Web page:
I have been struck recently – somewhat belatedly, I admit – by a curious aspect of the campaign to leave the European Union: a refusal to take seriously things that are demonstrably serious, creating an air of almost hysterical frivolity in the tradition of ‘Up Yours Delors’, ‘Allo ‘Allo and the Carry On films. A consistent theme in the rhetoric of Leave campaigners, for example, has been to compare the European Union to a totalitarian state or occupying power. For Jeremy Hunt, it was the USSR; For others, it was the Third Reich; and most recently, they have invoked the Chinese crackdown on the democracy protests in Hong Kong. The political and moral irresponsibility of such comparisons is only matched by the disrespect for those who have lived, or are still living, under real political oppression. But of course, it’s a figure of speech, an exaggeration, a joke. Where’s your sense of humour?
‘Who Do You Think You’re Kidding, Mr Juncker?’
Another comparison trundled out ad nauseam is the Second World War, the Blitz, Dunkirk… We heard it from Theresa May in her negotiations with the EU last April, prompting the Danish PM to whistle ‘We’ll Meet Again’. Back in 2017, Michael Howard even suggested that Britain would be prepared to go to war with Spain over Gibraltar. Those who wish to remain in the EU have been branded traitors, and just last week, Boris Johnson accused MPs seeking to avoid a no-deal Brexit of ‘collaboration’ with the EU. Collaboration? We are not – yet – at war with our European neighbours, as far as I know.
Here again, the lack of proportion and self-awareness would be astounding had we not been drip-fed this nonsense for decades. Few people who actually experienced the horrors of the Second World War wanted to relive them; even half a century later, many could not bring themselves to talk about it.
The sabre-rattling reached a new decibel level in an article by Rod Liddle in The Times last week, arguing that ‘a peaceful, easy life hasn’t made us happy,’ and that war ‘increases social cohesion and integration’. Liddle is of course a professional wind-up merchant, and it wouldn’t do to take him too seriously, but he shrewdly tapped into a strain in the Leaver mentality, which might best be summed up by Samuel Johnson’s observation that ‘Every man thinks meanly of himself for not having been a soldier.’ Not all the Doctor’s contemporaries would have agreed; John Scott of Amwell certainly didn’t.
Oh! What a Lovely War
But perhaps we have grown bored with 75 years of peace and prosperity, and forgotten how lucky we are. It has happened before. Until now, the longest interval of peace in Europe was from 1871 to 1914, when the imperial rivalries of Britain and France, Russia and Germany were fought out in far-off places at the expense of far-off people. It seems inconceivable now, in the knowledge of the catastrophe that followed, but towards the end of that period, people started to tire of peace and yearn for war. Politicians, the press and artists such as the Italian Futurist Filippo Marinetti began to argue that society had grown decadent, and that war would be cleansing, heroic and regenerative. As the title of a pamphlet published by Marinetti in 1909 put it, war is ‘the world’s only hygiene’.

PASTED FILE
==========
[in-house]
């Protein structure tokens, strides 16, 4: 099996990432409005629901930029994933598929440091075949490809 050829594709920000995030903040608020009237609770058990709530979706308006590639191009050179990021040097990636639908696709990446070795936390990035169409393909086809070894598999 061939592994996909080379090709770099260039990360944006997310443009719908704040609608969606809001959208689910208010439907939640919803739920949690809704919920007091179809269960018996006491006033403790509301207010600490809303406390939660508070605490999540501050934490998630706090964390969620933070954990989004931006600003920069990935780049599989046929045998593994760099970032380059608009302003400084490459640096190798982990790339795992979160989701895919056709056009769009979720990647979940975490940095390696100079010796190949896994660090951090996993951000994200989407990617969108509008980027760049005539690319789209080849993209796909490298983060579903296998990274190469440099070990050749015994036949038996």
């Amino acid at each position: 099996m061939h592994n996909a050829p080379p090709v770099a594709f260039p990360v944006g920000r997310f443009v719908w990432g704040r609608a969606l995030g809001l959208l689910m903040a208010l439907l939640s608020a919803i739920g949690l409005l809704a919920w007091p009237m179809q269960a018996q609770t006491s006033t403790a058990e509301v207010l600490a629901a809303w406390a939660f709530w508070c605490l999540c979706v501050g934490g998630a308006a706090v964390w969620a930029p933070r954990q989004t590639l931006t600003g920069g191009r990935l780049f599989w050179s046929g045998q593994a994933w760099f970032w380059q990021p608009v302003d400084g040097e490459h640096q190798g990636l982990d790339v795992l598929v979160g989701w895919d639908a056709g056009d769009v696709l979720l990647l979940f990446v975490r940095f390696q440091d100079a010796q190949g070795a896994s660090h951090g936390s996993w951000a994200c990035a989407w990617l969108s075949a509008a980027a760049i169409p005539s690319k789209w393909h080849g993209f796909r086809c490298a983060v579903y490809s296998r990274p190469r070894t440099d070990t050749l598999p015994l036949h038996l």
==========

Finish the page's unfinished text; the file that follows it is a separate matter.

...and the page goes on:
Melodramatic stuff, but there is a strong element of narcissism, self-regard and self-pity to the current national psychodrama. ‘There seems to be an ingrown psychological thing about it,’ the writer Lawrence Durrell noted in an interview with the Paris Review as long ago as 1959. ‘You can see it reflected even in quite primitive ways like this market business now – the European Common Market. It’s purely psychological, the feeling that we are too damned superior to join this bunch of continentals in anything they do.’
We don’t seem to have advanced much since then. The idea that we could be an ordinary, decent, middle-ranking country on amicable terms with our neighbours, sitting on boring committees painstakingly working out the humdrum details of food standards, workers’ rights, fishing quotas, Regional Development Grants and the Common Agricultural Policy – let alone the huge challenge of climate change – is just not grand, glamorous or exciting enough for the Leaver ego.
Carry On England
Instead, ever since the referendum campaign, Leavers have called for a return to Britain’s ‘buccaneering spirit’. Let us think for a moment what this actually means. The Collins English Dictionary defines a buccaneer as ‘a pirate, esp. one who preyed on the Spanish colonies and shipping in America and the Caribbean in the 17th and 18th centuries’. Buccaneering, then, is simply a romantic word for demanding money with menaces. Is this how a supposedly civilised country ought to conduct itself in the modern world? Even taken metaphorically, it glorifies a predatory mode of doing business that would not meet any current standards of ethics and corporate governance.
But then it’s not meant to be serious. Just like the Irish border isn’t serious, the shortage of medicines isn’t serious, the haemhorrage of capital and skilled workers isn’t serious, the spike in hate crimes isn’t serious. British pluck will see us though. Chin up, what ho!
Of course, some of the actors in this farce are serious – deadly serious. For Vladimir Putin, Steve Bannon, Arron Banks and the financial speculators who have already made fortunes short-selling the falling pound and the shares of struggling British businesses, this is a cold, calculated exercise in self-interest. But what characterises their cheerleaders and puppets, the little men like Nigel Farage, Mark Francois and yes, Boris ‘Bananas’ Johnson, is the fundamental lack of seriousness of their Carry-On vision of history. But they will not be the ones to suffer the consequences of their jolly japes.